Britons are forecast to spend more in restaurants and physical retail stores this Christmas, as the sector pins its hopes on a strong ‘golden quarter’.
Consumers are expected to spend 3.7 per cent more in-store than last year between 1 November and 24 December, with restaurant trade and electronics sales set for particularly strong growth, according to data from Mastercard Spending Pulse.
The data is an encouraging sign for the high street after retail sales fell in September, suggesting consumer strength is beginning to wane under the pressure of the cost of living crisis.
Festive boost: Retail centres such as London’s Oxford Street (pictured) are preparing for a strong Christmas trading period
But experts say that lower energy bills and a slightly brighter economic outlook could encourage people back on to the high street.
Paul Martin, UK head of retail at KPMG, said last month: ‘With the warmer weather delaying household heating being switched on, positive news around falling inflation and a hold on rising interest rates, consumers will hopefully be feeling a bit more confident as thoughts turn to Christmas shopping.
‘After years of battling challenges, the resilience of the retail sector has been dented and we are starting to see the gap between the strongest and the weakest on the high street widen.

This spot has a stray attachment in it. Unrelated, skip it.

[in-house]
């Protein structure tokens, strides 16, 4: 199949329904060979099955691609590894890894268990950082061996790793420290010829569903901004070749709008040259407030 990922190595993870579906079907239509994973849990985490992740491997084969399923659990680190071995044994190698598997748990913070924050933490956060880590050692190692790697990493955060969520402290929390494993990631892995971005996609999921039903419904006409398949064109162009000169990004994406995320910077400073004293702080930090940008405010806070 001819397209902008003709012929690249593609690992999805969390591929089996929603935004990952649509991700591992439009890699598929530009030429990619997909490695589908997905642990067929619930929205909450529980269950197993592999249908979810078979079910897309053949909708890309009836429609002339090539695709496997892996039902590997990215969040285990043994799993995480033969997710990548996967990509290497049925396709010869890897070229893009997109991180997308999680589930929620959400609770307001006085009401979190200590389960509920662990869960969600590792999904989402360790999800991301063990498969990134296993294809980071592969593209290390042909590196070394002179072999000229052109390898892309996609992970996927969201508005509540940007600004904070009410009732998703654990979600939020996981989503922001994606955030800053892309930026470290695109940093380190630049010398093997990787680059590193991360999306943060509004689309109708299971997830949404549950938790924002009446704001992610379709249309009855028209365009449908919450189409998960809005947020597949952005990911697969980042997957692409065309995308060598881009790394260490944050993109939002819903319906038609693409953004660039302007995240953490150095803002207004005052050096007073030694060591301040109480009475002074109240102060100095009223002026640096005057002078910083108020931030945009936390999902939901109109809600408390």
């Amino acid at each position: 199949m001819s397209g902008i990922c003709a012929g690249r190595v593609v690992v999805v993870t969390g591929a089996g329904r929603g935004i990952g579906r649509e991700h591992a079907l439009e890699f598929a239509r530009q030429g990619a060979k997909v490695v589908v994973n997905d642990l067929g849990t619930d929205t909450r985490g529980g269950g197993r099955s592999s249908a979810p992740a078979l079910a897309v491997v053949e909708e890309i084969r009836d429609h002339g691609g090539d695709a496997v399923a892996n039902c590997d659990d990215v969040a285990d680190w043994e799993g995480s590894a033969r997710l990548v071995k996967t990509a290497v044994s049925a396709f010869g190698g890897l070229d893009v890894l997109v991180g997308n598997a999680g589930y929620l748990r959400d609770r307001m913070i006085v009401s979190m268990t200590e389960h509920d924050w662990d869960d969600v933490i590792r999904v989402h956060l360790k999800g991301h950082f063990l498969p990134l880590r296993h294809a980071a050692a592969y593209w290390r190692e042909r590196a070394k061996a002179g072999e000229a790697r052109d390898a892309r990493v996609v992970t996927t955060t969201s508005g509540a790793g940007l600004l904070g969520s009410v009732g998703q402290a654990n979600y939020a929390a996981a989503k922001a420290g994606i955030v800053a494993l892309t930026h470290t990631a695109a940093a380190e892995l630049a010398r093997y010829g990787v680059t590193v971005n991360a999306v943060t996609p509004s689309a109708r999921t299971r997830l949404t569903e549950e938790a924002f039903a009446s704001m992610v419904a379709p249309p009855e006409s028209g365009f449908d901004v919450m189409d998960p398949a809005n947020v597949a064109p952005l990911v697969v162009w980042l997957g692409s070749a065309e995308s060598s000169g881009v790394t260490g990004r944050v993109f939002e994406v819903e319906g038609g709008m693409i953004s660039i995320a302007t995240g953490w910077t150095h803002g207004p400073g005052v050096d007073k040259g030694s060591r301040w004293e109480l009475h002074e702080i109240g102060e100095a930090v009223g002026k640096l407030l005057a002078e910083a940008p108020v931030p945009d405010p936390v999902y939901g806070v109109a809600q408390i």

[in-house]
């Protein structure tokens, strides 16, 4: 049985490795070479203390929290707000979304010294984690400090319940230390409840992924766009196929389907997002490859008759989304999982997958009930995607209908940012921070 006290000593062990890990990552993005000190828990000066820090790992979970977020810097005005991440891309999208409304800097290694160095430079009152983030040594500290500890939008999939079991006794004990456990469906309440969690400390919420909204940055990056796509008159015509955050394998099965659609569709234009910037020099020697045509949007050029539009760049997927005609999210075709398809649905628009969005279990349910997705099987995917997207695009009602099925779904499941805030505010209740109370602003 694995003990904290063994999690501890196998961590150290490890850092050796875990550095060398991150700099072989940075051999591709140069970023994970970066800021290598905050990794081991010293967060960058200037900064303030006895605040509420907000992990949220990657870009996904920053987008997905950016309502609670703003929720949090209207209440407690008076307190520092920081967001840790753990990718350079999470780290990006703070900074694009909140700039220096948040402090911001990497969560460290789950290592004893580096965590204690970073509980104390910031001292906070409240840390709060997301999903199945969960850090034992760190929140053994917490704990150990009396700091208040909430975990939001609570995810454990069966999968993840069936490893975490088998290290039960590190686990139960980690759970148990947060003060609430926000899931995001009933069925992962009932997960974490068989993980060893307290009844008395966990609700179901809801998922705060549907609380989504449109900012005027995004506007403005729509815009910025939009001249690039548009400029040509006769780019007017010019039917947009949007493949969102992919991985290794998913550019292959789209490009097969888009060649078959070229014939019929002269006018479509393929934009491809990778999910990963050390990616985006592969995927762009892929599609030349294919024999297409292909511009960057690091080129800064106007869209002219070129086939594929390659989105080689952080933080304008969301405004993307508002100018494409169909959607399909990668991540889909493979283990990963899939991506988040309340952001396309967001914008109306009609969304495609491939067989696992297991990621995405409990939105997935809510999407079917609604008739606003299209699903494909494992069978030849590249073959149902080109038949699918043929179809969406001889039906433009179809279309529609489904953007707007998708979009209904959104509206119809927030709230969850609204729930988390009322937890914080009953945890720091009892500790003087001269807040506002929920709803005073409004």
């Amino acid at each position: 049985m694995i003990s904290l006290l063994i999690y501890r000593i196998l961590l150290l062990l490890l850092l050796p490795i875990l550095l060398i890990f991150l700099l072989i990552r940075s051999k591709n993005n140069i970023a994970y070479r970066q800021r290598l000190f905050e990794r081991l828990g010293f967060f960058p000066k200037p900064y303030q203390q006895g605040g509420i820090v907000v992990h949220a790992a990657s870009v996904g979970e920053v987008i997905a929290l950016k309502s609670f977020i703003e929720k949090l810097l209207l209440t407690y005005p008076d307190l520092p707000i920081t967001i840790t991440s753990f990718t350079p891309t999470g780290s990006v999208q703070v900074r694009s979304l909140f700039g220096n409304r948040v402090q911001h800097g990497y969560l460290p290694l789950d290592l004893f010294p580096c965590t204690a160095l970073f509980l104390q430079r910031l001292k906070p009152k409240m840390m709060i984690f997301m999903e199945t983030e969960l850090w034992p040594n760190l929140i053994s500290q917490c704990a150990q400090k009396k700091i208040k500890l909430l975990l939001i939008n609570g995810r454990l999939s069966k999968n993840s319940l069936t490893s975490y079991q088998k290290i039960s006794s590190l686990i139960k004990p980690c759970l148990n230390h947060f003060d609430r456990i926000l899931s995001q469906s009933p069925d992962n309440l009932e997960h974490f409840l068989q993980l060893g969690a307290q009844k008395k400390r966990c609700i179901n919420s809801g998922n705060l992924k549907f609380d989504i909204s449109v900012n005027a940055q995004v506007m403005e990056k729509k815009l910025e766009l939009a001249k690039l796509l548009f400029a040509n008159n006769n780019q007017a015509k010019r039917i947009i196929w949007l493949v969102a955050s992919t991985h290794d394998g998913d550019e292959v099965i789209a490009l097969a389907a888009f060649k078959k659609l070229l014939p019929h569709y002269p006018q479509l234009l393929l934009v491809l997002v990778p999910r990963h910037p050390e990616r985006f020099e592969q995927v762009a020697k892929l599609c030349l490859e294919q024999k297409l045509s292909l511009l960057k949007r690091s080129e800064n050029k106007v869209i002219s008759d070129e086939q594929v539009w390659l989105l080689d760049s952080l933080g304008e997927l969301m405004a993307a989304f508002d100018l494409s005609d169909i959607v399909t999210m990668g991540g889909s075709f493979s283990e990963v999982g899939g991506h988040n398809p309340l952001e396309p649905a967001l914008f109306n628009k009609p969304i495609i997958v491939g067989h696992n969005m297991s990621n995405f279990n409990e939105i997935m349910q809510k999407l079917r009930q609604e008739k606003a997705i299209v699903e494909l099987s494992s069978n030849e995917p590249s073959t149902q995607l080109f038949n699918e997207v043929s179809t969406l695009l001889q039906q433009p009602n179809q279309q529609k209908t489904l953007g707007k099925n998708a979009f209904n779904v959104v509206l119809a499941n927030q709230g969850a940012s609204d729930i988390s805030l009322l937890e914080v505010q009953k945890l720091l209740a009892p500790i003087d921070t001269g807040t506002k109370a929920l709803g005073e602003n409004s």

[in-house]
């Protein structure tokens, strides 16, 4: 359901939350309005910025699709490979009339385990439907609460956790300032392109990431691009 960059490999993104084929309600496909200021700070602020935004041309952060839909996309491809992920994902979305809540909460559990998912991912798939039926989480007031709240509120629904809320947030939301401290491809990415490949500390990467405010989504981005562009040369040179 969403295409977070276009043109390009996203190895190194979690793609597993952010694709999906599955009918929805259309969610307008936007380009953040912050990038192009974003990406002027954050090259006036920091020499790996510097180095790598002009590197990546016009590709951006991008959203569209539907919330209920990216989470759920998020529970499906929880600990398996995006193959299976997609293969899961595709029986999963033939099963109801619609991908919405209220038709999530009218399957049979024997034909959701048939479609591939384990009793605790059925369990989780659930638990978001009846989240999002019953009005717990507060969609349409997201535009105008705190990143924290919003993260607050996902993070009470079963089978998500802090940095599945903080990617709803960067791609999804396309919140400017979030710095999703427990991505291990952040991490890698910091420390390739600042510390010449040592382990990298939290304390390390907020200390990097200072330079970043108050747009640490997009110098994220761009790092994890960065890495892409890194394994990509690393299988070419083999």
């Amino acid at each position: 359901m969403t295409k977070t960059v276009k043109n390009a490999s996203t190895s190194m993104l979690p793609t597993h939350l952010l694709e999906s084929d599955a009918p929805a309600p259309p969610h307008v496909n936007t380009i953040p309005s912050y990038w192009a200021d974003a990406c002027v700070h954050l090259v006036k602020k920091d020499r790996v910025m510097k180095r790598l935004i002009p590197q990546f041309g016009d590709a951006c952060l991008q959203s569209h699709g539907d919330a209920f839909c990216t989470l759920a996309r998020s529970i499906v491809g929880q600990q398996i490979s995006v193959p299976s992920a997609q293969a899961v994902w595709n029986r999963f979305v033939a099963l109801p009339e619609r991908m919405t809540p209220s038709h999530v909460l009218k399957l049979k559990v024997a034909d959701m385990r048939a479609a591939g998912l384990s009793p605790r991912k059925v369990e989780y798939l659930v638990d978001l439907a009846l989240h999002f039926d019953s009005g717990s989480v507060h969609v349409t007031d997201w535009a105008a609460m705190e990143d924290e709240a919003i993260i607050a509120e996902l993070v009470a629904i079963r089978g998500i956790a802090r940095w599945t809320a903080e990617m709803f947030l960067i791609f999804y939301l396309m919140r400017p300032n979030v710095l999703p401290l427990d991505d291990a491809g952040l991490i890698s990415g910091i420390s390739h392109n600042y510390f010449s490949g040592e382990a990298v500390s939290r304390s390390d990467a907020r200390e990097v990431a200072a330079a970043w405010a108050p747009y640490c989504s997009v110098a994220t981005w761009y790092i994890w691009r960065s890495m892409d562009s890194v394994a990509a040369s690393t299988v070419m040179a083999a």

The Mastercard data also appears to reinforce the post-Covid resurgence of bricks and mortar, as online-only retailers continue to suffer.
Mastercard SpendingPulse shows restaurants will be the biggest relative beneficiary over the festive period, with sales expected to soar 12.9 per cent on last year.
Electronic sales are predicted to grow by 5.6 per cent year on year, while fashion and accessories-related sectors are expected to see a jump of 5.3 and 5.1 per cent, respectively.
Grocery spend is also expected to jump – but this is primarily driven by stubbornly high food price inflation, which slowed to 8.8 per cent in October from 9.9 per cent in September.
The forecasts would mark another Christmas season of growth for retailers, after consumer spending rose by 17 per cent during the last quarter of 2022, according to data from customer advocacy platform Mention Me.
Senior economist, Europe at Mastercard Economics Institute Natalia Lechmanova said: ‘Our latest Spending Pulse forecasts show cautious optimism among UK consumers, many of whom will remain cost-conscious this festive season as navigating inflation, higher mortgage payments, and an uncertain economic environment.
‘The good news for UK retailers and the hospitality sector is that there is a continued desire to spend, particularly on gifts and dining out.’
|Sub sector||Anticipated year-on-year UK Holiday Retail Sales growth 1 November to 24 December|
Retailers gearing up for bumper Christmas trade
Some of the largest grocers in the country have so far said they are looking for at least 74,000 extra workers to help them cope with demand.
Marks & Spencer became the latest business to announce it was recruiting thousands of extra staff for retail’s all-important golden quarter.
In the group’s recent third-quarter results, Sainsbury’s boss Simon Roberts claimed it is now ‘ready to give customers at Sainsbury’s and Argos everything they want to have a brilliant Christmas’.
Similarly, Tesco chief executive Ken Murphy said: ‘We are in a strong position to keep investing for customers, and will continue to lower prices wherever we can – doing everything in our power to make sure customers can have a fantastic, affordable Christmas by shopping at Tesco.’